Roger Corman’s work has been often been described as schlock film; a pulpy mass of horror, sci-fi and B-movie nonsense of only vague merit and achievement. Excluding his actual films for a minute, looking at the number of people who have developed under the man’s wing, whether as a producer or director, is quite astounding. On the director’s side, he’s nurtured and helped the likes of Francis Ford Coppela, Martin Scorsese and Peter Bogdanovich amongst others. On the acting side he helped launch the career of Jack Nicholson, Dennis Hopper, William Shatner and Robert Deniro.
With this in mind, Corman must have been doing something right and his films are often far more intelligent and affecting then they’re perhaps given credit. His late fifties and early sixties horror films often stand next to Hammer Horrors in the pantheon of classic horror, taking stories by Edgar Allan Poe and layering them into fully fledged horror films.
The Fall Of The House Of Usher is one of his strongest films, thematically and visually. Aware of the length of Poe’s original but effective shorts, it has taken real skill to fill up each narrative without bloating it with obvious excess and useless scenarios. House of Usher is the most powerful of these films and is again heady exploration into American, period horror.
Philip Winthrop is visiting his fiancé at her family mansion in the middle of a foggy nowhere. However it appears that she is ill and under house arrest from her over bearing brother Roderick Usher. It soon becomes clear that Roderick will do anything to prevent his sister Madeline leaving with her fiancé for Boston but this is not all that lies within the house. The house itself is falling apart, crumbling with bile and hatred at its heart, almost as if it were alive.
The Usher’s family past is coming back to haunt and overwhelm the modern day Ushers; themselves complete husks of people unable to eat proper food or leave the house due to their delicacy. Vincent Price is in most of Corman’s Poe films and steals the limelight pretty much on every occasion with his nuanced and enunciated performances. His Roderick Usher is at once an unnerving character, unsure of whether to be trusted and potentially possessed by the ghosts of the past. The film is ambiguous in whether Roderick does what he does because of his paranoid state of belief or whether the evil relatives of the past are influencing him to do them. Either way, it’s a frightening and brilliant performance that holds the majority of the film together.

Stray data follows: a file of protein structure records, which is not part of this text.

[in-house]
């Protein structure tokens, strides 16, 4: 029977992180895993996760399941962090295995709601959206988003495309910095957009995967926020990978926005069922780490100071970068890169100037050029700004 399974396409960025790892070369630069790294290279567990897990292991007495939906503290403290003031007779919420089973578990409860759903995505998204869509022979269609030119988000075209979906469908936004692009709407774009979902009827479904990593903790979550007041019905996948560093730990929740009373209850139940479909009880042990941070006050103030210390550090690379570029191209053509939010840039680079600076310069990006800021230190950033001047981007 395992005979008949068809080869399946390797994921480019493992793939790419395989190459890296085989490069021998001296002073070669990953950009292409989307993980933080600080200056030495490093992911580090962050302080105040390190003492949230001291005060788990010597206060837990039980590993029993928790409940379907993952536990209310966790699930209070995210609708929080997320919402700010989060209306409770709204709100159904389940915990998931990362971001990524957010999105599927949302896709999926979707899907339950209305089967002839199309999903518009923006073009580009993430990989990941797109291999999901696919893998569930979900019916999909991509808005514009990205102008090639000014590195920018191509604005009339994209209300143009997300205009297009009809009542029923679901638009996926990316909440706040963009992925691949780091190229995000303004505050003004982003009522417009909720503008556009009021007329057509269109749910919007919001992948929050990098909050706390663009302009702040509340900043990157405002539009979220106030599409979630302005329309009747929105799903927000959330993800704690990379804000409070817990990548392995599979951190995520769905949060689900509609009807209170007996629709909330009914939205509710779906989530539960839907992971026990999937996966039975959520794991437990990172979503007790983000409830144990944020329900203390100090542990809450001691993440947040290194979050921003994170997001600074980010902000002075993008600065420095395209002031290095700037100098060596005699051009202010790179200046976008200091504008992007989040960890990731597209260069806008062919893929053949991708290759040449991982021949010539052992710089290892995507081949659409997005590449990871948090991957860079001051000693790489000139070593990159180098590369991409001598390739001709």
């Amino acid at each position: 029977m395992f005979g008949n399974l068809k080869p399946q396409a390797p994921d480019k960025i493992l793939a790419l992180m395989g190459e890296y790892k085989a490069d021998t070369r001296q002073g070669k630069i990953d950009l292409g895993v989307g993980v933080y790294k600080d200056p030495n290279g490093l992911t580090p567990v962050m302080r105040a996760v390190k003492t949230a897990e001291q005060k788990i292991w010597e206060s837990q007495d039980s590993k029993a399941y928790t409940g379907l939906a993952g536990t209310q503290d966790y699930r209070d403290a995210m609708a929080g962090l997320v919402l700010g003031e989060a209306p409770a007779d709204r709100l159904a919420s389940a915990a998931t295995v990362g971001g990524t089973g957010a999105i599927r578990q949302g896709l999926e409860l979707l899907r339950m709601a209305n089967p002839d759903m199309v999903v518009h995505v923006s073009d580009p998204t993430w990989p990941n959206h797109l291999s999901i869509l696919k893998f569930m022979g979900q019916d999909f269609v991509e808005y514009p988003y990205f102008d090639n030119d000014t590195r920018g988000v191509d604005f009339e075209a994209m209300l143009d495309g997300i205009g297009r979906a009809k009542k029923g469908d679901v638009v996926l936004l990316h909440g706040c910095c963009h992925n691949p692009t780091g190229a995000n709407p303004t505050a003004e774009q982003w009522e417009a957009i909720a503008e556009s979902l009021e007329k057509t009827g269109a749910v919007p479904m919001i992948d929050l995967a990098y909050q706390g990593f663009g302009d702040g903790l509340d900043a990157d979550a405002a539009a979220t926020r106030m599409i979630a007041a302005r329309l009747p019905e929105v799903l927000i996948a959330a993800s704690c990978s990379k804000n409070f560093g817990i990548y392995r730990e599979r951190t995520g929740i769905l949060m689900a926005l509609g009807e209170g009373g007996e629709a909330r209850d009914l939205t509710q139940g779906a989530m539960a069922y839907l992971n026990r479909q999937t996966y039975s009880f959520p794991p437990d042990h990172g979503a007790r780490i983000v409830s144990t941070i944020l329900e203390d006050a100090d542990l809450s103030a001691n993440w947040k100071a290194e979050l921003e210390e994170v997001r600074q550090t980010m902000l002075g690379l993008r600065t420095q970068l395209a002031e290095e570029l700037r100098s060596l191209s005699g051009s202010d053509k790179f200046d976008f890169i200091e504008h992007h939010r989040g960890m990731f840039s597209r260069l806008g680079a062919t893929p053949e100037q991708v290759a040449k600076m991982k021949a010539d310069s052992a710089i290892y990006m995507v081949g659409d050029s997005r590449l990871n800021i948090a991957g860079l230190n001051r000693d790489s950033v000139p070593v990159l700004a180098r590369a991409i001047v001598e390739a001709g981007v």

The film covers a number of spooky topics from premature burial, possessed houses, malicious ghosts and paranoia resulting in a film quite ahead of its time. The clawing of a character to get out of a casket is one of its best scenes, leading to a suspenseful following of a trail of blood from their bleeding hands. Myrna Fahey gives an excellent performance as Madeline and is particularly frightening later on when apparently possessed after being locked away in the family tomb.
Visually the film is a flurry of rich colour and lighting, with velvet reds and purples being juxtaposed to the grey, crumbling walls and windows. Corman often puts dream sequences into his films and House of Usher is no different with possibly his scariest sequence involving paintings of the family that come to life and have a horribly eerie sound to them. Like most objects in the house, they house an evil in them from the past, often portrayed with Ligeti like vocals in the soundtrack reminiscent (or foreshadowing) the sounds of the stargate sequence from Kubrick’s 2001: A Space Odyssey.
Though it may not be gory or even particularly scary in the cold light of 2012, The Fall Of The House Of Usher is an enjoyable and exciting foray into the horror genre when it was still more about entertaining the viewer rather than repulsing them. Corman and Price may not be considered the most sophisticated auteur/actor relationship but their films are more than a mere guilty pleasure; they are underrated gems of a genre rarely given enough credit for its creativity and success.
“The house itself is evil now”…